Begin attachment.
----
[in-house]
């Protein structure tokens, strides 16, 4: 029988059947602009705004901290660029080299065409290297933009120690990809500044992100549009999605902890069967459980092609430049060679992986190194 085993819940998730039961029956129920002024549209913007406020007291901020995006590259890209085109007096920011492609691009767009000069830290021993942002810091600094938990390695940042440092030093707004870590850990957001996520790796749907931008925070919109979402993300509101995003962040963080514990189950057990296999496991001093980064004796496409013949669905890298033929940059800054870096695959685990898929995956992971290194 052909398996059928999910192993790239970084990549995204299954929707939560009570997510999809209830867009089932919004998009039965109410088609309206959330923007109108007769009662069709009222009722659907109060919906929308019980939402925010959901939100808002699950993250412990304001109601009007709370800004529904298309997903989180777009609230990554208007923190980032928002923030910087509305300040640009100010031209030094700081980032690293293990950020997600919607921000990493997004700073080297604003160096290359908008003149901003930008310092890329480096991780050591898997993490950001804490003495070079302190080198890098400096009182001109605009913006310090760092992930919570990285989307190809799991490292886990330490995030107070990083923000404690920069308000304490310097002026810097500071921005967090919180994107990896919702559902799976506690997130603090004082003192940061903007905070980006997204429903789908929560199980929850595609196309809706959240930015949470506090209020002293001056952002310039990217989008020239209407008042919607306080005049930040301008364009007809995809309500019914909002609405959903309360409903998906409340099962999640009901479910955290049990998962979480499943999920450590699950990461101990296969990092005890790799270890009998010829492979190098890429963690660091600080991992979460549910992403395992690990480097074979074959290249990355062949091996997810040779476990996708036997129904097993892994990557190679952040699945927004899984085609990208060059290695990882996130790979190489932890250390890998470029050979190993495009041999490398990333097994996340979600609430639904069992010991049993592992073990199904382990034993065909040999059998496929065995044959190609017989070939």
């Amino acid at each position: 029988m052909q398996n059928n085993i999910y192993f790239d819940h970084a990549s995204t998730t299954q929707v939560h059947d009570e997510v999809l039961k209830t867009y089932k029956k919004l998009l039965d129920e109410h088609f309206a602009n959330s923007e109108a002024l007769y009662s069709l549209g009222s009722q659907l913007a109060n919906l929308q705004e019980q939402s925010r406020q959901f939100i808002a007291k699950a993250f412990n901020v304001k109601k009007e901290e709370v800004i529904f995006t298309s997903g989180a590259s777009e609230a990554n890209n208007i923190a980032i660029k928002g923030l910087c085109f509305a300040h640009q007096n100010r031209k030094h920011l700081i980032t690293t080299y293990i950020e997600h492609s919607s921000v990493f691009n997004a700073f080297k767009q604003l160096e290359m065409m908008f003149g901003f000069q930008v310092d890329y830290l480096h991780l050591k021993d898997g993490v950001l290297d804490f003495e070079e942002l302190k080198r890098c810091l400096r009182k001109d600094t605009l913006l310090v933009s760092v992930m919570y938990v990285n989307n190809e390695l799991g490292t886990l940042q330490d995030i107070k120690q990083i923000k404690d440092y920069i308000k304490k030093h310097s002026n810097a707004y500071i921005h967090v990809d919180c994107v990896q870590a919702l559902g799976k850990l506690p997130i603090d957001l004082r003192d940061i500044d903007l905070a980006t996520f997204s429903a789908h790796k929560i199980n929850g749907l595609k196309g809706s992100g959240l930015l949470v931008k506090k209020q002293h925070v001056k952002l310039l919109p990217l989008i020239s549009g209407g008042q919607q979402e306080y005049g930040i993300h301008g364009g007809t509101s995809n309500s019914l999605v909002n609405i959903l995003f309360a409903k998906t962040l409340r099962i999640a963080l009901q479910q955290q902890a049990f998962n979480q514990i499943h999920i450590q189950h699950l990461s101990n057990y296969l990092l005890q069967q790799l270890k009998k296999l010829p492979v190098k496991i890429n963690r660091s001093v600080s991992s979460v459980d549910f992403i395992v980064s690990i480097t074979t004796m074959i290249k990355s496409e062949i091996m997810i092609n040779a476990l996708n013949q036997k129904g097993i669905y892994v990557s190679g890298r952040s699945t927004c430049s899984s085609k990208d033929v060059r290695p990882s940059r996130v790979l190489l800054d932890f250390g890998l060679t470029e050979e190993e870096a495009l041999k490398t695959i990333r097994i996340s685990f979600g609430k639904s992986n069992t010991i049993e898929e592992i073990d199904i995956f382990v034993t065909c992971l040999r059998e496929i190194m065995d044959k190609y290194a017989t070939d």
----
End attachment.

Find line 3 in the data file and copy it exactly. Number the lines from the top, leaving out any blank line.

């Amino acid at each position: 029988m052909q398996n059928n085993i999910y192993f790239d819940h970084a990549s995204t998730t299954q929707v939560h059947d009570e997510v999809l039961k209830t867009y089932k029956k919004l998009l039965d129920e109410h088609f309206a602009n959330s923007e109108a002024l007769y009662s069709l549209g009222s009722q659907l913007a109060n919906l929308q705004e019980q939402s925010r406020q959901f939100i808002a007291k699950a993250f412990n901020v304001k109601k009007e901290e709370v800004i529904f995006t298309s997903g989180a590259s777009e609230a990554n890209n208007i923190a980032i660029k928002g923030l910087c085109f509305a300040h640009q007096n100010r031209k030094h920011l700081i980032t690293t080299y293990i950020e997600h492609s919607s921000v990493f691009n997004a700073f080297k767009q604003l160096e290359m065409m908008f003149g901003f000069q930008v310092d890329y830290l480096h991780l050591k021993d898997g993490v950001l290297d804490f003495e070079e942002l302190k080198r890098c810091l400096r009182k001109d600094t605009l913006l310090v933009s760092v992930m919570y938990v990285n989307n190809e390695l799991g490292t886990l940042q330490d995030i107070k120690q990083i923000k404690d440092y920069i308000k304490k030093h310097s002026n810097a707004y500071i921005h967090v990809d919180c994107v990896q870590a919702l559902g799976k850990l506690p997130i603090d957001l004082r003192d940061i500044d903007l905070a980006t996520f997204s429903a789908h790796k929560i199980n929850g749907l595609k196309g809706s992100g959240l930015l949470v931008k506090k209020q002293h925070v001056k952002l310039l919109p990217l989008i020239s549009g209407g008042q919607q979402e306080y005049g930040i993300h301008g364009g007809t509101s995809n309500s019914l999605v909002n609405i959903l995003f309360a409903k998906t962040l409340r099962i999640a963080l009901q479910q955290q902890a049990f998962n979480q514990i499943h999920i450590q189950h699950l990461s101990n057990y296969l990092l005890q069967q790799l270890k009998k296999l010829p492979v190098k496991i890429n963690r660091s001093v600080s991992s979460v459980d549910f992403i395992v980064s690990i480097t074979t004796m074959i290249k990355s496409e062949i091996m997810i092609n040779a476990l996708n013949q036997k129904g097993i669905y892994v990557s190679g890298r952040s699945t927004c430049s899984s085609k990208d033929v060059r290695p990882s940059r996130v790979l190489l800054d932890f250390g890998l060679t470029e050979e190993e870096a495009l041999k490398t695959i990333r097994i996340s685990f979600g609430k639904s992986n069992t010991i049993e898929e592992i073990d199904i995956f382990v034993t065909c992971l040999r059998e496929i190194m065995d044959k190609y290194a017989t070939d």